Analysis: tourist lines fall back on freight
2020 has not been a good year for tourist railways. The COVID-19 pandemic has closed some lines and forced others to operate at significantly reduced capacities. Surprisingly, there have been few casualties among the established ranks of the US tourist railways. Let’s take a look at how an immensely popular scenic railroad managed to cross.
John Smith, president of Elkins, W.Va.-based Durbin & Greenbrier Valley Railroad, sums up 2020 in one word: dismal. The railway operates the West Virginia Central (formerly Western Maryland), Cass Scenic Railroad and Durbin Rocket (formerly Chesapeake & Ohio Greenbrier River Branch) in West Virginia and the Shenandoah Valley Railroad (formerly Norfolk Southern) in Virginia. It carried 84,000 passengers in 2019, but saw that number drop to 22,000 in 2020. Of that number, approximately 14,000 rode on Cass Scenic and 8,000 on Durbin Rocket. The railroad’s flagship trains, the New Tygart Flyer and the Cheat Mountain Salamander, did not operate in 2020 due to COVID restrictions, reflecting the national trend. When epidemiologists learned that COVID spreads most easily in enclosed spaces, like passenger cars with sealed windows, even die-hard train drivers stayed away. Railroads that offered open-pit cars, like Cass Scenic and Durbin Rocket, fared better, although they still saw a sharp drop in ridership.
Durbin & Greenbrier Valley Railroad shares a big advantage with a few other tourist train operators (notably Strasburg Rail Road in Pennsylvania): Freight traffic accounts for all of Shenandoah Valley Railroad’s revenue and a sizeable portion of the parent company. Other railways have made money by stocking freight cars for Class I railways and private owners, but only a handful of them have viable freight operations to fall back on.
Smith says West Virginia Central moves about 800 cars per year to and from the Appalachian & Ohio Railroad (P&L Transportation Inc .; former Baltimore & Ohio and CSX Transportation) interchange at Tygart Junction, W.Va., for customers in and around Elkins. WVC operates two freight trains (both referred to as the Belington Local) each week, usually during daylight hours, and this frequency increases when road salt shipments begin in June or July. Often times, the main engines of two or three older EMD locomotives (F7, GP9, and BL2) put on quite a show by moving 20 or more loads on the 28-mile upgrade from Tygart Junction to Elkins. On particularly heavy traffic days, teams add locomotives.
Much of West Virginia Central’s freight traffic goes to the JF Allen Limestone Aggregate Quarry just east of Elkins, which includes a road salt storage and distribution facility that serves 30 sites in the department. West Virginia highways in 16 counties. The quarry also provides outgoing loads of stone and aggregate. Elkins Metal Recycling, which operates a busy scrapyard in Elkins, is another reliable customer; and other local industries, online and offline, provide inbound or outbound traffic.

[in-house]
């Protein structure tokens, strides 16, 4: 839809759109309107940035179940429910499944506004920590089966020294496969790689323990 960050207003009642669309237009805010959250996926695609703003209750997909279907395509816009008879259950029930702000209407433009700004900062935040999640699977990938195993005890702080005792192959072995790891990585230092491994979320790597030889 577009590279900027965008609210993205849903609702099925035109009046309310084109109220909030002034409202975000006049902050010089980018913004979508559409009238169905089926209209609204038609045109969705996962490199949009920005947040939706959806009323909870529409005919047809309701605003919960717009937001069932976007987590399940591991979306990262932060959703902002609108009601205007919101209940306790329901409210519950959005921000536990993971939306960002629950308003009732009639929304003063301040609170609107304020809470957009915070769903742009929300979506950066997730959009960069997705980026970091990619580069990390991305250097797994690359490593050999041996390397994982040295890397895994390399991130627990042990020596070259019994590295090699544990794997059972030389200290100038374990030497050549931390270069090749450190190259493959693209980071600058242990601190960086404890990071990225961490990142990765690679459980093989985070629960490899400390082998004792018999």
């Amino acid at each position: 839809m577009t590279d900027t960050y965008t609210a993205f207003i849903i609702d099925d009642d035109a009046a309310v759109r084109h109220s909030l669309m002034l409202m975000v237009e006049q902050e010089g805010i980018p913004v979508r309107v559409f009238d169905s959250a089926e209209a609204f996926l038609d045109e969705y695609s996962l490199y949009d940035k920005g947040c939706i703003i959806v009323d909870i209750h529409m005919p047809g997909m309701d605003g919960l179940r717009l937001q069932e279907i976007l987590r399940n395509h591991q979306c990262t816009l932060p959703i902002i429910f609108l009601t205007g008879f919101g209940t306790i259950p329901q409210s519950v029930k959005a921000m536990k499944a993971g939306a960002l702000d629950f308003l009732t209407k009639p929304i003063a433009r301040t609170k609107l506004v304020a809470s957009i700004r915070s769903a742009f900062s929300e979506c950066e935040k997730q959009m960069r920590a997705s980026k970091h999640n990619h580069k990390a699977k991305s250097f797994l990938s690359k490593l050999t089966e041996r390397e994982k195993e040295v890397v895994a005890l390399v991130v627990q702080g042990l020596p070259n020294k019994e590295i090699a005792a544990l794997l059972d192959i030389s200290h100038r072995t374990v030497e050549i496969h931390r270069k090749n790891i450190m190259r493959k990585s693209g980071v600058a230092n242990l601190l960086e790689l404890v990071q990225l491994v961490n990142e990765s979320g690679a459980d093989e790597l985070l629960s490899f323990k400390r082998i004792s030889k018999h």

Freight crews are called out of the WVC Belington yard, approximately 15 miles northeast of Elkins. All freight movements are controlled by a dispatcher located in Philippi, West Virginia, 27 miles northeast of Elkins but only 6 miles from Tygart Junction, on radio frequency 160.455.
Smith says there is potential for additional freight activity in the area served by West Virginia Central. American Industrial Partners operates a huge wood flooring manufacturing plant along the Dailey branch in South Beverly, 9 miles south of Elkins. This could be the destination of the log loads and the source of the outgoing finished wood products. A few years ago United Coals subsidiary Carter Roag Coal Co. announced plans to open a metallurgical coal mine on Roaring Creek near Ellamore, 30 kilometers east of Elkins; it could supply hundreds of loads of export coal every year. However, this development is currently at a standstill.
West Virginia Central’s predecessor, Western Maryland Railway, stretched as far south as Webster County, West Virginia, and once served dozens of sawmills, coal mines, tanneries, and even chemical factories. By the late 1970s, only two sources of trafficking remained: the Linan Mines near Cheat Bridge and the Hickory Lick Mine in Elk Springs, both of which produced valuable metallurgical coal. By 1994, these mines had closed and CSX sold the old Western Maryland runway to the state of West Virginia. West Virginia Central now operates with a connection to Cass Scenic Railroad at Spruce, and although the track beyond is more or less intact, it is isolated by a gigantic washout. Smith says no online industry beyond that point would consider rail service. Any potential traffic would have to be transhipped, a complicated and expensive process.
While tourists still account for the bulk of operator Durbin & Greenbrier Valley’s income, freight accounts for a large and growing share of total income. Every business aspires to a balanced and diversified profit base and, for DGVR, that means more freight revenue to support that provided by passengers. The company has come a long way in a relatively short time and is poised to reap the rewards of patient and vigilant marketing efforts. Durbin & Greenbrier Valley relies on a well-maintained first generation diesel power supply for WVC and Shenandoah Valley freight operations. Combined with a large stable of steam locomotives serving Cass Scenic and the Durbin Rocket, this multi-faceted organization is a treat for fans who enjoy watching and photographing classic diesels and steam power.